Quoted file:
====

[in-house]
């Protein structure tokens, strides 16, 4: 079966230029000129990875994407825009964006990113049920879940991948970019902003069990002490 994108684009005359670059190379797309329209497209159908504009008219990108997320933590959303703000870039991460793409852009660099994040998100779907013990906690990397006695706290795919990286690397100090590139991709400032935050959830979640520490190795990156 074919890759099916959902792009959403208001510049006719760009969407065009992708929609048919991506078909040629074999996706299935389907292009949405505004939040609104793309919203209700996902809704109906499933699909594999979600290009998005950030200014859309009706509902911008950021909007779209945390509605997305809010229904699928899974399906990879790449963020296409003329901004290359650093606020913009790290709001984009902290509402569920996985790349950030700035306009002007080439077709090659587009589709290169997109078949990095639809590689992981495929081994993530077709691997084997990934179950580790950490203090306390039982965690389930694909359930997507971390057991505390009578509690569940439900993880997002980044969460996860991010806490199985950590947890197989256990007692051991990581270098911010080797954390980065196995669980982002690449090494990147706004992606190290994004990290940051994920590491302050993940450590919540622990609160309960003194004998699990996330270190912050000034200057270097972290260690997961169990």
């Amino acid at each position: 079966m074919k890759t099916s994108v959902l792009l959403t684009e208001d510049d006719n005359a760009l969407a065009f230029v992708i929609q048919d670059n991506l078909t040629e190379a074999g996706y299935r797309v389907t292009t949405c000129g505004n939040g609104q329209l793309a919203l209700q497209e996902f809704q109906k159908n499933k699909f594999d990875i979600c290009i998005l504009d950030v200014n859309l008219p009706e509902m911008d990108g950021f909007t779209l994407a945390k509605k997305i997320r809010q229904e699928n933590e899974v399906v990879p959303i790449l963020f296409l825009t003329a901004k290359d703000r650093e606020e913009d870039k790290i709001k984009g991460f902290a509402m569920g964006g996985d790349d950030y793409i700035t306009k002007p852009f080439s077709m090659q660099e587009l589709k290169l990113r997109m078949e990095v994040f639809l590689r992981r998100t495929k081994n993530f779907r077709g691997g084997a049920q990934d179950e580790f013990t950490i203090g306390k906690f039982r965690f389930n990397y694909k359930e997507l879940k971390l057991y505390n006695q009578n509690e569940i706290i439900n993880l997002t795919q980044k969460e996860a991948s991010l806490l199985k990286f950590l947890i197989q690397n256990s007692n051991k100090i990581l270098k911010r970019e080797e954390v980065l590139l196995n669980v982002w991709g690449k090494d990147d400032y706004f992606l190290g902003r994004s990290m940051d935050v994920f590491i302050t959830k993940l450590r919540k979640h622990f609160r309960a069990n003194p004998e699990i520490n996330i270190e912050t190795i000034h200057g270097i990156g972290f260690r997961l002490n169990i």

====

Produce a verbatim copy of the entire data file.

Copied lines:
[in-house]
């Protein structure tokens, strides 16, 4: 079966230029000129990875994407825009964006990113049920879940991948970019902003069990002490 994108684009005359670059190379797309329209497209159908504009008219990108997320933590959303703000870039991460793409852009660099994040998100779907013990906690990397006695706290795919990286690397100090590139991709400032935050959830979640520490190795990156 074919890759099916959902792009959403208001510049006719760009969407065009992708929609048919991506078909040629074999996706299935389907292009949405505004939040609104793309919203209700996902809704109906499933699909594999979600290009998005950030200014859309009706509902911008950021909007779209945390509605997305809010229904699928899974399906990879790449963020296409003329901004290359650093606020913009790290709001984009902290509402569920996985790349950030700035306009002007080439077709090659587009589709290169997109078949990095639809590689992981495929081994993530077709691997084997990934179950580790950490203090306390039982965690389930694909359930997507971390057991505390009578509690569940439900993880997002980044969460996860991010806490199985950590947890197989256990007692051991990581270098911010080797954390980065196995669980982002690449090494990147706004992606190290994004990290940051994920590491302050993940450590919540622990609160309960003194004998699990996330270190912050000034200057270097972290260690997961169990």
């Amino acid at each position: 079966m074919k890759t099916s994108v959902l792009l959403t684009e208001d510049d006719n005359a760009l969407a065009f230029v992708i929609q048919d670059n991506l078909t040629e190379a074999g996706y299935r797309v389907t292009t949405c000129g505004n939040g609104q329209l793309a919203l209700q497209e996902f809704q109906k159908n499933k699909f594999d990875i979600c290009i998005l504009d950030v200014n859309l008219p009706e509902m911008d990108g950021f909007t779209l994407a945390k509605k997305i997320r809010q229904e699928n933590e899974v399906v990879p959303i790449l963020f296409l825009t003329a901004k290359d703000r650093e606020e913009d870039k790290i709001k984009g991460f902290a509402m569920g964006g996985d790349d950030y793409i700035t306009k002007p852009f080439s077709m090659q660099e587009l589709k290169l990113r997109m078949e990095v994040f639809l590689r992981r998100t495929k081994n993530f779907r077709g691997g084997a049920q990934d179950e580790f013990t950490i203090g306390k906690f039982r965690f389930n990397y694909k359930e997507l879940k971390l057991y505390n006695q009578n509690e569940i706290i439900n993880l997002t795919q980044k969460e996860a991948s991010l806490l199985k990286f950590l947890i197989q690397n256990s007692n051991k100090i990581l270098k911010r970019e080797e954390v980065l590139l196995n669980v982002w991709g690449k090494d990147d400032y706004f992606l190290g902003r994004s990290m940051d935050v994920f590491i302050t959830k993940l450590r919540k979640h622990f609160r309960a069990n003194p004998e699990i520490n996330i270190e912050t190795i000034h200057g270097i990156g972290f260690r997961l002490n169990i």